What on Earth is Eritrea?
by Allan Weatherall
Asmara, Eritrea,1996: Well, it wasn’t quite the picture I expected to see in this war-torn east African city. As I looked around I couldn’t help marvelling at just how industrious and resilient these people were given what they had endured, and how they were managing to rebuild their nation with such scarce resources. This place was much more modern than I expected. Shops were filled with consumer goods... What a strange experience it was for me to be actually standing there after all I had been through. Who would really believe my remarkable story if I told them? But this is the truth. This is what actually happened to me... Mysterious things happen all around the world - despite what the sceptics say. Anyone who has spent a long time in Africa will know this. Mystical experiences are part of life there. But in my own home in Melbourne all those years ago, a strange occurrence happened to me - and it sparked a chain of events that eventually led me on this very unusual safari to east Africa. To tell the full story I need to take you back to 1988 when I was spending an otherwise uneventful day at home.
As someone who had been involved in Christian work for years I had heard of many people testify that God "spoke" to them. But it had never really happened to me. Apart from a few strong feelings, general impressions or convictions about things, I couldn’t categorically say, God "spoke" to me. But this time it was a definite word, not audible, but strongly impressed on my mind in a way that I couldn’t ignore. If you’re reading this perhaps you don’t even believe in God, much less in the idea that he speaks to people. And to be honest, this time I was having a hard time believing it myself - particularly since it was a word that I had never heard before. After all, what on earth was "Eritrea"?
I pushed the notion to the back of my mind - along with the idea that I might be going crazy. But there it was again - "Eritrea" - persistently resounding in my head. Finally I said, "OK Lord, if you are speaking to me, what is Eritrea?" Immediately the reply shot into my head - "Ethiopia" Now I was really going crazy! Even though I had never travelled or taken an interest in Africa, I had heard of Ethiopia. So I went to my bookshelf and pulled out the atlas and turn the page to east Africa.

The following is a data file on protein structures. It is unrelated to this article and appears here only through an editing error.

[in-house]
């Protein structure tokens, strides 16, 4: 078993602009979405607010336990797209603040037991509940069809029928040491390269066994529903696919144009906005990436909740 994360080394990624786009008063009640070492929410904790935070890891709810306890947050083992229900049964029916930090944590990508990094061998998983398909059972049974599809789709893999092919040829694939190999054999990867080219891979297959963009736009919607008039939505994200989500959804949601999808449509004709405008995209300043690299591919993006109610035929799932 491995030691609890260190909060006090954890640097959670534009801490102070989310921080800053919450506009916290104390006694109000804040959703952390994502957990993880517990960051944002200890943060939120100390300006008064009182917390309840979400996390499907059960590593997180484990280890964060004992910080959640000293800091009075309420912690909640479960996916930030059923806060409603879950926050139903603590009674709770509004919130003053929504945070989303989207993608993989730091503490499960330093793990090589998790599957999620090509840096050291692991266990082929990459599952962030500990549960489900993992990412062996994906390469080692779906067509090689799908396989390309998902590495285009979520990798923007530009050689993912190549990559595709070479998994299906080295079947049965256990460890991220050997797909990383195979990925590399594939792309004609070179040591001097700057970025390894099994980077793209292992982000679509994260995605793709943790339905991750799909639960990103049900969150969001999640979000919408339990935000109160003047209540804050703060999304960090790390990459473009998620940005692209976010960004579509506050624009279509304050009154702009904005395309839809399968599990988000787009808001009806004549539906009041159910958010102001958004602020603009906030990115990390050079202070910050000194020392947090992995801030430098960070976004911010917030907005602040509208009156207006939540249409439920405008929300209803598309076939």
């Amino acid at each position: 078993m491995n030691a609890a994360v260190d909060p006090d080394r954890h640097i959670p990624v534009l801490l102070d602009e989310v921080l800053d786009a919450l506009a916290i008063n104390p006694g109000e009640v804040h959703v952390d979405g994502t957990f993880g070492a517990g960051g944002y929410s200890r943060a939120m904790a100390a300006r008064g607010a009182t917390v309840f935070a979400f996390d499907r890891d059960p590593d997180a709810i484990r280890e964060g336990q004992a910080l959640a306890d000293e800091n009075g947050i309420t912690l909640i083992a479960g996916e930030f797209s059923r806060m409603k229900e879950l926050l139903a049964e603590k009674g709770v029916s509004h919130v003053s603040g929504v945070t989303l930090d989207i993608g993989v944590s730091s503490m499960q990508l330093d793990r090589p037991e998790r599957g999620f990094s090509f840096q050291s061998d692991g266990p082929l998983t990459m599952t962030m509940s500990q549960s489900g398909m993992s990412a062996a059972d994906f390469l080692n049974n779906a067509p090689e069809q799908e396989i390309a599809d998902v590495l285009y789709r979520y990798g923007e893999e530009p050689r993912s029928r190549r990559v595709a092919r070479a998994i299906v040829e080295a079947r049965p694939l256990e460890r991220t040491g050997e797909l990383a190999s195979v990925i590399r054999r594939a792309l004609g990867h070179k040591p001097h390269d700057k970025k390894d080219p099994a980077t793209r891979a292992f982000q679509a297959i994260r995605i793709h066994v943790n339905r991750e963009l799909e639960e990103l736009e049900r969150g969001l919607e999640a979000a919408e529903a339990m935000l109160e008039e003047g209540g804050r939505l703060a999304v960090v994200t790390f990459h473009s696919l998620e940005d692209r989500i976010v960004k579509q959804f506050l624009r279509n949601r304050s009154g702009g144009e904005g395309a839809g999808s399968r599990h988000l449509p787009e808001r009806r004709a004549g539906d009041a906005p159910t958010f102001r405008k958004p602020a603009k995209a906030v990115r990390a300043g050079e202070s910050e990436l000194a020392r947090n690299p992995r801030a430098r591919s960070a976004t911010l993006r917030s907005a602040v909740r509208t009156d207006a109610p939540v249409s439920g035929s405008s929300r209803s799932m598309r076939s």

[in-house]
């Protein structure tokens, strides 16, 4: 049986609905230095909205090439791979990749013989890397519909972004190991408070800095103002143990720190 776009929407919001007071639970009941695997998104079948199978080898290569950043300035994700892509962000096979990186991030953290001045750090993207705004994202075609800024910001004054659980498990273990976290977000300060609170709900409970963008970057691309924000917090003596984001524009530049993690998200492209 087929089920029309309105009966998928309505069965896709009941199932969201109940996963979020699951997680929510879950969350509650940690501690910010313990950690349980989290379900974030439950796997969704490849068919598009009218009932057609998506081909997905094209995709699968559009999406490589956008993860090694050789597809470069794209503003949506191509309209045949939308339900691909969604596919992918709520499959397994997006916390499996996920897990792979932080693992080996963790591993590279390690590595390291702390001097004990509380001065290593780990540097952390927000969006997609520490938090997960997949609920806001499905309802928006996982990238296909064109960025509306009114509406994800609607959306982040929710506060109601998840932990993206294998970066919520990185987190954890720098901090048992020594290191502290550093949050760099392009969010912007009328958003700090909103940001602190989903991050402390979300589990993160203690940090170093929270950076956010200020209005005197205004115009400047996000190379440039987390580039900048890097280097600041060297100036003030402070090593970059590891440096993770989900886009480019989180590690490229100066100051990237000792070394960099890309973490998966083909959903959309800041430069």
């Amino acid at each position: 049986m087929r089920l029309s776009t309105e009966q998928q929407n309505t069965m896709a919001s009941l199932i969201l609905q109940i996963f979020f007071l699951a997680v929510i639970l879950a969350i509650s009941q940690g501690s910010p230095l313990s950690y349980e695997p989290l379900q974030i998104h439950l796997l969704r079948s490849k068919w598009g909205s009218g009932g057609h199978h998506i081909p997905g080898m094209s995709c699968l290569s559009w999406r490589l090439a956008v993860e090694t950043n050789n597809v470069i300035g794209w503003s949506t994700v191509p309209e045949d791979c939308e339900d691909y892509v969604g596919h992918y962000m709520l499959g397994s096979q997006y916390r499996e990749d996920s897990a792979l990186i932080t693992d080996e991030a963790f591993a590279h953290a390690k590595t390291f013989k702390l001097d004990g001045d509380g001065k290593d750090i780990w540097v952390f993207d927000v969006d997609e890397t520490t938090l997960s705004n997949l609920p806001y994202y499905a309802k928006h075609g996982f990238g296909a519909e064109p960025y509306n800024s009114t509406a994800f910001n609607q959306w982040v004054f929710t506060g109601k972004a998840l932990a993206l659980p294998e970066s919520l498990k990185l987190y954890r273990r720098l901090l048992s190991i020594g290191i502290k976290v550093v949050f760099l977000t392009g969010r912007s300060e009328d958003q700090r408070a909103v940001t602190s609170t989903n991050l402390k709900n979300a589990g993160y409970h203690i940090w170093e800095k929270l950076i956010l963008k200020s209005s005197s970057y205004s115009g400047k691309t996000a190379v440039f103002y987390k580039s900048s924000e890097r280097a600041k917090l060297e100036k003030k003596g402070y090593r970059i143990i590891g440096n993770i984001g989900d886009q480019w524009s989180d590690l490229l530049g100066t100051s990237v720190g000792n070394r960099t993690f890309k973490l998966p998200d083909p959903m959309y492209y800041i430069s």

It is hard to describe the feeling I had when I looked down at that page and saw that word running clearly along the coastline of the red sea in north eastern Ethiopia: E R I T R E A. Shivers went up and down my spine. God was speaking to me!
It’s kind of a party joke among church people - and almost every Christian’s nightmare - to hear the booming words come from above "GO TO AFRICA!" But I had read books where things like this had happened to other people... Livingstone for example... and I was inspired by their stories. So if this was God and not just my imagination, what did he want from me? Why was he drawing my attention to this place? Since I surrendered my life to him I had always said that I would go wherever he wanted... Was this the call? I needed more information.
At the time I had a friend who worked for World Vision, so I rang her to see if I could get some background info on that part of the world. She explained to me that the country had been embroiled in a 30 year civil war soon after 1950, when the UN ignored Eritrean calls for independence and federated it with Ethiopia. I also learned of the Ethiopian violations of human rights against Eritrea; the oppressive Soviet-backed communist regime, and the resilient and resourceful spirit of the Eritrean people who fought on in the face of terrible opposition. When I researched further I was even more amazed to find that Eritrea, despite their cruel treatment, had maintained a good human rights record and had treated their prisoners well. They also displayed amazing ingenuity by building hospitals and pharmaceutical factories into underground mountain hideaways. From what I could learn, I concluded that the Eritreans must be "the good guys", although I’m sure in the complex arena of human conflict, things are never really that simple. But I was moved with a new compassion for these people and I couldn’t help identifying with them in their suffering. As I began to pray, I was surprised again by the certain conviction that God himself was taking a strong and active interest in these people - and even had definite plans for their future.
I found myself uncharacteristically moved to pray quite boldly for three specific things: 1. That Eritrea would win their struggle for independence and that their oppressors would be overthrown; 2. That Eritrea would be established as a separate independent nation, and; 3. That the nation would be moved to accept the gospel of Jesus Christ. Occasionally I wondered if I was letting my imagination run away from me, but during the months that followed, I heard of other Christians who had been similarly moved to pray in this way. I also began to hear more about Eritrea on TV news reports. Professor Fred Hollows was busy creating a good name for Australia through the establishment of much needed eye clinics in Eritrea. 60 Minutes also did a report on Eritrea describing it as "the most inhospitable place on earth". And so I, along with my church (and the Eritrean people themselves), was encouraged to continue to pray for the liberation of the country. As we watched the unfolding events on television, we marvelled as we heard of the progress of the EPLF, the overthrowing of the communist regime in Ethiopia, and the eventual liberation of Eritrea in May 1991. We rejoiced with the Eritrean people when finally, in 1993, they were recognised by the United Nations as a separate, independent nation.